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AUAB Fabrication Flight: fabricate to innovate

AUAB Fabrication Flight: fabricate to innovate

Staff Sgt. Blake Burleigh, 379th Expeditionary Maintenance Squadron aircraft metals technology craftsman, molds pieces of metal to create a dual bracket connector clip Aug. 5, 2021, at Al Udeid Air Base, Qatar. Prior to the creation of the clip, the communication cords would rub against a pilot’s face during flights and could potentially lead to dangerous situations due to the distraction while operating aircraft. (U.S. Air Force photo by Staff Sgt. Kylee Gardner)

AUAB Fabrication Flight: fabricate to innovate

Staff Sgt. Blake Burleigh, 379th Expeditionary Maintenance Squadron aircraft metals technology craftsman, molds pieces of metal to create a dual bracket connector clip Aug. 5, 2021, at Al Udeid Air Base, Qatar. The dual bracket connector clip is used to secure communication cord to an aircrew helmet. Prior to the creation of the clip, the cords would rub against a pilot’s face during flights and could potentially lead to dangerous situations due to the distraction while operating aircraft. (U.S. Air Force photo by Staff Sgt. Kylee Gardner)

AUAB Fabrication Flight: fabricate to innovate

Staff Sgt. Blake Burleigh, 379th Expeditionary Maintenance Squadron aircraft metals technology craftsman, molds pieces of metal to create a dual bracket connector clip Aug. 5, 2021, at Al Udeid Air Base, Qatar. Prior to the creation of the clip, the communication cords would rub against a pilot’s face during flights and could potentially lead to dangerous situations due to the distraction while operating aircraft. (U.S. Air Force photo by Staff Sgt. Kylee Gardner)

AUAB Fabrication Flight: fabricate to innovate

Staff Sgt. Blake Burleigh, 379th Expeditionary Maintenance Squadron aircraft metals technology craftsman, designs a metal washer used on aircraft fuel trucks Aug. 5, 2021, at Al Udeid Air Base, Qatar. Prior to creation of this new tool being made, the personnel who operate the trucks used the original factory made plastic washer strike plate which would break and disintegrate over time, causing the refueling valve to become inoperable. Now, due to the Fabrication Flight, aircraft can be refueled safely and effectively. (U.S. Air Force photo by Staff Sgt. Kylee Gardner)

AL UDEID AIR BASE, Qatar --

Whether they’re welding, heat-treating, inspecting, repairing or fabricating equipment, the 379th Expeditionary Maintenance Squadron Fabrication Flight has a hand in assisting all organizations across the installation. However, what distinguishes them is their innovative mindset that allows them to take what was once extra scrap metal lying around and change it into something that fixes Air Force-wide problems.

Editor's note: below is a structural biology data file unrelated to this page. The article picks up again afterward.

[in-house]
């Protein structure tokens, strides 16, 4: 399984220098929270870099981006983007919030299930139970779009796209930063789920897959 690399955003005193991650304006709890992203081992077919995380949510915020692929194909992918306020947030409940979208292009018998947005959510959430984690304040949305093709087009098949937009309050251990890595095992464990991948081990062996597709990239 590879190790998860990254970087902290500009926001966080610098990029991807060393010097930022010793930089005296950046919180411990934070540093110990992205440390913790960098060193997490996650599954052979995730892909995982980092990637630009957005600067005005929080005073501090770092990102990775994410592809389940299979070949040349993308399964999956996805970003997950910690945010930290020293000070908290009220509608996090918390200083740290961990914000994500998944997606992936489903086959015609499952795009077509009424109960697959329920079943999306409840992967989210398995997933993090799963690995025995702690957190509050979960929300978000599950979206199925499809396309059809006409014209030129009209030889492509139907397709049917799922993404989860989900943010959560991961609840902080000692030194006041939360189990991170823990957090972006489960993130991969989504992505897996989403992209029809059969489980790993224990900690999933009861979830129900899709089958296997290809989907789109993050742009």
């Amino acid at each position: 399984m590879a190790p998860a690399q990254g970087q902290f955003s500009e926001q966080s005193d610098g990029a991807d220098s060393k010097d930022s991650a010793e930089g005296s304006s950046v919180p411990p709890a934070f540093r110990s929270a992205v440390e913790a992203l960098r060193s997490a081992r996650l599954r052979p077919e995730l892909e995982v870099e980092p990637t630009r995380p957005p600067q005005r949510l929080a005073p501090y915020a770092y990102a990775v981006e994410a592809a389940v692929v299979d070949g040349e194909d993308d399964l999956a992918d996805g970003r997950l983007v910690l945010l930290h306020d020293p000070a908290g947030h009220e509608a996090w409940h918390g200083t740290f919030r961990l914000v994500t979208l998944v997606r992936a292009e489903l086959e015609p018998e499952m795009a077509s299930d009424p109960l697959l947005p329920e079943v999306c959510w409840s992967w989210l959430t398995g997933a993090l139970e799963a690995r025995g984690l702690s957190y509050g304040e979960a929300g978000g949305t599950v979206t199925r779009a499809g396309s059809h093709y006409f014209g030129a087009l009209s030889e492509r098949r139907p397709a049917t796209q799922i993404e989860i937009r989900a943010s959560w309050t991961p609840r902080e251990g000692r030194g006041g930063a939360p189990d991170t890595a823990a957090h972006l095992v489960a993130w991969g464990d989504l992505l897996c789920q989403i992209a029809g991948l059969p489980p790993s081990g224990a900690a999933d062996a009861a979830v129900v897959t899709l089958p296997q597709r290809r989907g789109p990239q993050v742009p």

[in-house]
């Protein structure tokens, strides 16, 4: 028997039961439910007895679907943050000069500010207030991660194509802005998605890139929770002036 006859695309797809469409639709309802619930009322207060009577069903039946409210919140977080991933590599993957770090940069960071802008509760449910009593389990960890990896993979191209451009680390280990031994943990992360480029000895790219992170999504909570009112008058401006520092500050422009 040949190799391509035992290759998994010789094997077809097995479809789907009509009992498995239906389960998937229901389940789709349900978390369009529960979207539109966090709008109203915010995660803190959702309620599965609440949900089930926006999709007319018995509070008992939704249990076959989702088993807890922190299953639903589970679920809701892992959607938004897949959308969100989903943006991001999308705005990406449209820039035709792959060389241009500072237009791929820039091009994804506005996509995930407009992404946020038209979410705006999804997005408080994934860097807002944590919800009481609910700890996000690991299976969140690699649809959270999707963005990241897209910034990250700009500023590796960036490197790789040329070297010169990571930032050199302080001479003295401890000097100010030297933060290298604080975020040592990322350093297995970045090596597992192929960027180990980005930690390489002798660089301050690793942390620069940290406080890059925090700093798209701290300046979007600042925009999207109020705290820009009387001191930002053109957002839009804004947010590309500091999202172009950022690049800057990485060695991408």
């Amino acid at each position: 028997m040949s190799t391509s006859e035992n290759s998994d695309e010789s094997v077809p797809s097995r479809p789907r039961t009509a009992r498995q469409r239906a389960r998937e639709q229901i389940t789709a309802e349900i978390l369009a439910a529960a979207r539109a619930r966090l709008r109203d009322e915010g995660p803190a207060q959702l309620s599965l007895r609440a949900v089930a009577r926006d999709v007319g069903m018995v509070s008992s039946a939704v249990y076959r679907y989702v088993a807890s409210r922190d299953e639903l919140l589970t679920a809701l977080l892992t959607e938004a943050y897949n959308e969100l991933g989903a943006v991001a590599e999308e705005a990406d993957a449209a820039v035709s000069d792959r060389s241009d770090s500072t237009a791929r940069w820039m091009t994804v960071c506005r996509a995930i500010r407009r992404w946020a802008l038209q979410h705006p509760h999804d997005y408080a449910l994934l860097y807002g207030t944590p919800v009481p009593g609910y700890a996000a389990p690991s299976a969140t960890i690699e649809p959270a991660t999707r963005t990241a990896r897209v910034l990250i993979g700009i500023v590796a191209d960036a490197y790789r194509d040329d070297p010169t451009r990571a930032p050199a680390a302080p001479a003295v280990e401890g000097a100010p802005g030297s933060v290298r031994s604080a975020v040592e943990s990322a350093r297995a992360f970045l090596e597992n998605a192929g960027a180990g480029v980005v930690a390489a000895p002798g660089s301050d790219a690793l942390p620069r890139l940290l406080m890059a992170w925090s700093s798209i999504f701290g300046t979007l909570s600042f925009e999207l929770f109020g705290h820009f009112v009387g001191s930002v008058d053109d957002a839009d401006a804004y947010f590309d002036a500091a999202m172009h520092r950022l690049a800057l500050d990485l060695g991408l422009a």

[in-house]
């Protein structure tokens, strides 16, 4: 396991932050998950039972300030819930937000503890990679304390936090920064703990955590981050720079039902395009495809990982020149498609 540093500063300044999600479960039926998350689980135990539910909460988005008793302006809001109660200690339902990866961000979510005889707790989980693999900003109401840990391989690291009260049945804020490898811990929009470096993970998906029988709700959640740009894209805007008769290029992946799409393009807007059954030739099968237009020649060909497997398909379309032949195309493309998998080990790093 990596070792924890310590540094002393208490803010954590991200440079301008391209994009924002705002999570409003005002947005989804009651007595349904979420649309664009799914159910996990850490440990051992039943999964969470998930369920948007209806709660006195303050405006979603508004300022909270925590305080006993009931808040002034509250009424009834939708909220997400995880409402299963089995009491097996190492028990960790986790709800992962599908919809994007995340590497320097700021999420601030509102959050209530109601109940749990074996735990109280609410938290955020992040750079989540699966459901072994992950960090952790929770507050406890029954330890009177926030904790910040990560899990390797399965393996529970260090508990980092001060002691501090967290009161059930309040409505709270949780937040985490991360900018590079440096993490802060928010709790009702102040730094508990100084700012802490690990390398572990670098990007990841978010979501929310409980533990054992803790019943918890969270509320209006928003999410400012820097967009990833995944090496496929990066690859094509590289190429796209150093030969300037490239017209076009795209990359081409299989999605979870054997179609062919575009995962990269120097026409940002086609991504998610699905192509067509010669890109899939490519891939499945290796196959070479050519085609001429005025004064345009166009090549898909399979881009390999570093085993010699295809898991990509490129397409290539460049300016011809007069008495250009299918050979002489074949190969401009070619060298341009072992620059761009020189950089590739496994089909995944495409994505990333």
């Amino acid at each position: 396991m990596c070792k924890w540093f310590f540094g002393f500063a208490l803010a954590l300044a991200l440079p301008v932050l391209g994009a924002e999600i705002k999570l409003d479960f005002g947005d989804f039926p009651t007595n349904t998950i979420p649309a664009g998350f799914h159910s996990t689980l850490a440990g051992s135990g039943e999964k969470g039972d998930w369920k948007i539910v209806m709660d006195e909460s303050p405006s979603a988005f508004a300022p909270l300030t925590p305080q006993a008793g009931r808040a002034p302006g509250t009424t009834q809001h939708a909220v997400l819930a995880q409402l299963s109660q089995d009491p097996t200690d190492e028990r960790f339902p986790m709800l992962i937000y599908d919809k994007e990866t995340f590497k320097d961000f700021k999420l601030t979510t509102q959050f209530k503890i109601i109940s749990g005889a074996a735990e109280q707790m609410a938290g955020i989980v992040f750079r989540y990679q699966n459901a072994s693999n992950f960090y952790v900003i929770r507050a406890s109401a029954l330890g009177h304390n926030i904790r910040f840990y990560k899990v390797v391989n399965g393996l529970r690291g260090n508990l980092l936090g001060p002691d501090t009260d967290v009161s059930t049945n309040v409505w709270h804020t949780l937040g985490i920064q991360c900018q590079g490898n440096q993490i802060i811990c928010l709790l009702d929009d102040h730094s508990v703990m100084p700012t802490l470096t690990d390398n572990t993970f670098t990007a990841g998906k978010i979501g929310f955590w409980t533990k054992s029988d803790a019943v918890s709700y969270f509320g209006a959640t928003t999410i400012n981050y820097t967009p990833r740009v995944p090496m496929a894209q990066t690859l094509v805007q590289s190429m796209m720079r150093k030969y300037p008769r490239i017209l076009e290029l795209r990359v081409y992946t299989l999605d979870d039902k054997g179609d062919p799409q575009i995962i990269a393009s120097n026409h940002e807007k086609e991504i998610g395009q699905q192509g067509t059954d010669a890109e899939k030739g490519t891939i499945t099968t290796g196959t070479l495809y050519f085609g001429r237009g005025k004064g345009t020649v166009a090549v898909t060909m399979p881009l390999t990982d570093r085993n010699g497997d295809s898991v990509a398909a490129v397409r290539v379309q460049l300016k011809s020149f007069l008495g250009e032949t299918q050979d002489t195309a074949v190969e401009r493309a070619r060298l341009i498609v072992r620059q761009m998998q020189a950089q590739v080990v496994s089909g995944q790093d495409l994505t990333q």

Recently, this team created two tools to benefit personnel and fix processes: first, a dual bracket connector clip, which secures communication cords to aircrew helmets during flight; and second, a custom-size steel washer that fastens on a fuel truck actuating valve used for refueling aircraft.

“With these innovations, we were able to solve and upgrade fleet wide part procurement issues, minimizing equipment down time, cutting the manning requirement per refuels, and relieving discomfort and possible safety issues for pilots while operating aircraft,” said Staff Sgt. Blake Burleigh, 379th EMXS aircraft metals technology craftsman. “We used our immediate available resources and fabricated these solutions to solve both problems.”

Before the Fabrication Flight developed and created the connector clip, a continual issue for pilots was the communication cord rubbing against their face while operating aircraft. However, this innovation made it so the pilots were more comfortable and free of the distraction. This clip is currently being utilized at Al Udeid AB, but is in the process to be approved for use Air Force wide.

While the clip assisted pilots for multiple airframes, the steel washer solved a larger, base-wide problem for aircraft fuel trucks. Prior to the tool being made, the personnel who operate the trucks used the original factory-made plastic washer strike plate, which would break and disintegrate over time, causing the refueling valve to become inoperable. Now, thanks to the Fabrication Flight, aircraft can be refueled safely and effectively.

According to Senior Master Sgt. Trevor Frankel, 379th EMXS Fabrication Flight chief, these innovations were made with limited resources the team had lying around as extra parts, which saved the Air Force thousands of dollars and months of time it would have taken to have a contractor create them.

“With the skillset within the Fabrication Flight, we sometimes impress ourselves,” said Master Sgt. Matthew Lucia, 379th EMXS aircraft metals technology NCO in charge. “Whether it’s an innovation that makes a process safer, quicker or saves millions of dollars, a sense of pride and accomplishment is normally tied to finishing a project. Airmen that complete these innovations also gain a real world view as to how big their impact is and it gives them a sense of purpose while being deployed.”

The innovations of the team not only enhanced the mission of the 379th Air Expeditionary Wing, but the tenant units on the installation as well.

“Our team is extremely hard working and always striving for excellence,” said Frankel. “Our Airmen are dedicated to design, manufacture and enhance any project that comes through our shop.”